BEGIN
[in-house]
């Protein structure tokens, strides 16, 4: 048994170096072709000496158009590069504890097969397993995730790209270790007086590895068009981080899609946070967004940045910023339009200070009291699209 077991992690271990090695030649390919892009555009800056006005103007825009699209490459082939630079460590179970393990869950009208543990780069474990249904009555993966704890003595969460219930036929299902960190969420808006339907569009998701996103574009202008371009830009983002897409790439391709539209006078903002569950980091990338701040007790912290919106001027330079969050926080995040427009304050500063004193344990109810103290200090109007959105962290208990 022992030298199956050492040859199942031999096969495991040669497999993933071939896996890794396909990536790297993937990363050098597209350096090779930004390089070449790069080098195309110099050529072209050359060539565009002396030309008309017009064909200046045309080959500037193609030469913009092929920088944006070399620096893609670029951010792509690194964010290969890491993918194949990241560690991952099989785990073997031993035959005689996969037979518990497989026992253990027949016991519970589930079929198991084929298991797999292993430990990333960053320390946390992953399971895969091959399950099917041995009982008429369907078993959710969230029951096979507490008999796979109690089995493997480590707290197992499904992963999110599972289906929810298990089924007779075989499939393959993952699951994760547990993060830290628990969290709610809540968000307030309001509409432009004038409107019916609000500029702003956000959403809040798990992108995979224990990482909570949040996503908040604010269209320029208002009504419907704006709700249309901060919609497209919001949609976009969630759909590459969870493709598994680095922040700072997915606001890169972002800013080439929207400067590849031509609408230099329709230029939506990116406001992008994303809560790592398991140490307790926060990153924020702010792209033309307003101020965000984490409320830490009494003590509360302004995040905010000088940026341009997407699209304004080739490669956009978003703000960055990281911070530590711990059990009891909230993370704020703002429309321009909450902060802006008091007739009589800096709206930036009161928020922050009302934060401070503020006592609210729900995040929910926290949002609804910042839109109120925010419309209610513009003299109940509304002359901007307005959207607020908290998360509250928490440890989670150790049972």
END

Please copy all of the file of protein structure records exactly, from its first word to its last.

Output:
[in-house]
């Protein structure tokens, strides 16, 4: 048994170096072709000496158009590069504890097969397993995730790209270790007086590895068009981080899609946070967004940045910023339009200070009291699209 077991992690271990090695030649390919892009555009800056006005103007825009699209490459082939630079460590179970393990869950009208543990780069474990249904009555993966704890003595969460219930036929299902960190969420808006339907569009998701996103574009202008371009830009983002897409790439391709539209006078903002569950980091990338701040007790912290919106001027330079969050926080995040427009304050500063004193344990109810103290200090109007959105962290208990 022992030298199956050492040859199942031999096969495991040669497999993933071939896996890794396909990536790297993937990363050098597209350096090779930004390089070449790069080098195309110099050529072209050359060539565009002396030309008309017009064909200046045309080959500037193609030469913009092929920088944006070399620096893609670029951010792509690194964010290969890491993918194949990241560690991952099989785990073997031993035959005689996969037979518990497989026992253990027949016991519970589930079929198991084929298991797999292993430990990333960053320390946390992953399971895969091959399950099917041995009982008429369907078993959710969230029951096979507490008999796979109690089995493997480590707290197992499904992963999110599972289906929810298990089924007779075989499939393959993952699951994760547990993060830290628990969290709610809540968000307030309001509409432009004038409107019916609000500029702003956000959403809040798990992108995979224990990482909570949040996503908040604010269209320029208002009504419907704006709700249309901060919609497209919001949609976009969630759909590459969870493709598994680095922040700072997915606001890169972002800013080439929207400067590849031509609408230099329709230029939506990116406001992008994303809560790592398991140490307790926060990153924020702010792209033309307003101020965000984490409320830490009494003590509360302004995040905010000088940026341009997407699209304004080739490669956009978003703000960055990281911070530590711990059990009891909230993370704020703002429309321009909450902060802006008091007739009589800096709206930036009161928020922050009302934060401070503020006592609210729900995040929910926290949002609804910042839109109120925010419309209610513009003299109940509304002359901007307005959207607020908290998360509250928490440890989670150790049972």